I was thinking to the following problem. Take a set $X$. If you take a compact topology T (non necessarily Hausdorff) you get the subposet $K_T$ of $\mathcal{P}(X)$ made of compact sets with respect to $T$.

One can list simple properties that $K_T $ respect: it is stable for union, it contains finite sets, it contains X and the empty set. But I don't think these are sufficient.

One possibly useful reformulation is that there exist a "core" $k_T \subset K_T$, which are the closed sets of the topology, with the following property.

$A \in K_T$ iff for every $C_i \in k_T$ with $\bigcap C_i \cap A = \emptyset$, then there exist a finite number of indices $S$ such that $\bigcap_{i \in S} C_i \cap A = \emptyset$.

If you pass to the complement, this is equivalent to the compactness. I was thinking on conditions that ensure that such a "core" exist.

Another observation is the following. If you take the cofinite topology and the indiscrete topology, they both make everything compact. So this core we are searching for could be not unique!

  • $\begingroup$ Maybe it would be simpler to ask the question for compact Hausdorff subsets of $X$ (not assuming $(X,T)$ itself Hausdorff, or even [quasi-]compact)? Compact Hausdorff often behaves better than quasi-compact, and specifically, in this case, they are automatically closed. So, a variant of your question: can we characterize families $\mathscr{K}\subseteq\mathscr{P}(X)$ which are the compact Hausdorff subspaces of $X$ for some topology on $X$ (with no assumptions on this topology)? $\endgroup$ – Gro-Tsen Dec 21 '19 at 11:58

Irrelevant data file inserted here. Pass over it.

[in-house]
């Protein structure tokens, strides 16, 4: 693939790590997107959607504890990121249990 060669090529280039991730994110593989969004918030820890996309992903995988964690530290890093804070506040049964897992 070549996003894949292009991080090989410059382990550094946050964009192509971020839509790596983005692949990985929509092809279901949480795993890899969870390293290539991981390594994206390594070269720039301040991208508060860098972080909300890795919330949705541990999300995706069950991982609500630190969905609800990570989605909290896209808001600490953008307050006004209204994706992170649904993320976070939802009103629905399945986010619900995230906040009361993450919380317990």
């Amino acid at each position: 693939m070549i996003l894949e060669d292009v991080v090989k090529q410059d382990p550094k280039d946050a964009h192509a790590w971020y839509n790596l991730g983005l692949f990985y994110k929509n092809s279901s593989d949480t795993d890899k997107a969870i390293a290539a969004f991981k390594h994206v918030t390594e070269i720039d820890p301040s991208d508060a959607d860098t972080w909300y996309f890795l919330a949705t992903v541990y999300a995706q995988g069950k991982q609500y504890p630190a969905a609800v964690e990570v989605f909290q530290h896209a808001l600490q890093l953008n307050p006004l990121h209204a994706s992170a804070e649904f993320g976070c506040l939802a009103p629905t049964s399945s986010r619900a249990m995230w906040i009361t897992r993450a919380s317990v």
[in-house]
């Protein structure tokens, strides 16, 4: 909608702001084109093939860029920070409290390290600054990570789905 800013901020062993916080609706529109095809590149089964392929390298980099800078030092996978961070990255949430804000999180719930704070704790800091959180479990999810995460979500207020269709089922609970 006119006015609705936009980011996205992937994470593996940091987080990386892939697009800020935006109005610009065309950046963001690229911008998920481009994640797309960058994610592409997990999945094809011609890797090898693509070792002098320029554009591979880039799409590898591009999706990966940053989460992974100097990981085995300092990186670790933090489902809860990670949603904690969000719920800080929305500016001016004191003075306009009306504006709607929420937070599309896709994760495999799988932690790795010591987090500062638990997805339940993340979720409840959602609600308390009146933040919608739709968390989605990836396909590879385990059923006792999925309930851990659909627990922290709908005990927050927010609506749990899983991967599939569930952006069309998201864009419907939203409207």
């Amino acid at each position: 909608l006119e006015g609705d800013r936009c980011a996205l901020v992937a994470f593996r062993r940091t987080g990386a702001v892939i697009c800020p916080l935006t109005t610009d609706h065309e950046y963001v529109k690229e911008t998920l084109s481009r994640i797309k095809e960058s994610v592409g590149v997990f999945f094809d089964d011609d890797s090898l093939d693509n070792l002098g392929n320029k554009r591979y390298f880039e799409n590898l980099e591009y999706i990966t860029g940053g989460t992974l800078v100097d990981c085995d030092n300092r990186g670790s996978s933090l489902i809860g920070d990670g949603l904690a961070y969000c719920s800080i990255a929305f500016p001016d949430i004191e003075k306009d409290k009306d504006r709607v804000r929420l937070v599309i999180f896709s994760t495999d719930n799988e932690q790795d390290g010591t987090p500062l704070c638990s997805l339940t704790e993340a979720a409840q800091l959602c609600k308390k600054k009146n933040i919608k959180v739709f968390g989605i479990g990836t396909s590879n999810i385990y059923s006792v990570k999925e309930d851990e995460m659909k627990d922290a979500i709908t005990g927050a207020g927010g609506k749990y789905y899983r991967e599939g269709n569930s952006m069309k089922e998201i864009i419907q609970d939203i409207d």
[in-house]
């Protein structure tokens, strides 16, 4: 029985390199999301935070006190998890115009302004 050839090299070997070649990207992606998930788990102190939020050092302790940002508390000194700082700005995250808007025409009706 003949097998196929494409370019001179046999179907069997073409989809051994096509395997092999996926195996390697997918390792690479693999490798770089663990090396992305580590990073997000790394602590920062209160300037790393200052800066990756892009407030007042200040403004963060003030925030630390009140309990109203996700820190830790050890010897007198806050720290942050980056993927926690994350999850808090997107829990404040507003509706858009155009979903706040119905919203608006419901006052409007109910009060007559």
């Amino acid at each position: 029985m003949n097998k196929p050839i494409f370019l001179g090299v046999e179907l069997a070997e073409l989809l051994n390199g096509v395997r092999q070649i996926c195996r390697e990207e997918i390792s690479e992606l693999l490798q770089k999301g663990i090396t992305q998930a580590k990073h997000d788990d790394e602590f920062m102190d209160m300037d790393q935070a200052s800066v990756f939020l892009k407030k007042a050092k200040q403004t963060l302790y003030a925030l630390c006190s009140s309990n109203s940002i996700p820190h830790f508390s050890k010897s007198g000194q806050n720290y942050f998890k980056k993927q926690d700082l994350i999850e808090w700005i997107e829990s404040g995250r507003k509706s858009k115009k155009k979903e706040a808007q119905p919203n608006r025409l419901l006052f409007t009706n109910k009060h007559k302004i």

• $\begingroup$ It would be a starting point, but my initial motivation deals with the family of compact, non necessarily hausdorff, subsets! I don't know how to link, I am referring to "what are the algebras for the ultrafilter monad on topological spaces"? $\endgroup$ – Andrea Marino Dec 21 '19 at 12:03
  • $\begingroup$ Here's the question about algebras for the ultrafilter monad (to create a link, write [text](URL of link)). $\endgroup$ – Gro-Tsen Dec 21 '19 at 17:56
  • $\begingroup$ There is the class of anti-compact spaces $X$ where a subspace of $X$ is compact iff the subspace is finite (i.e. when it is forced to be, by cardinality). Discrete spaces are an example, and the cocountable topology on an uncountable set. It only shows that the finite sets are realisable in quite different ways.. $\endgroup$ – Henno Brandsma Dec 23 '19 at 22:06

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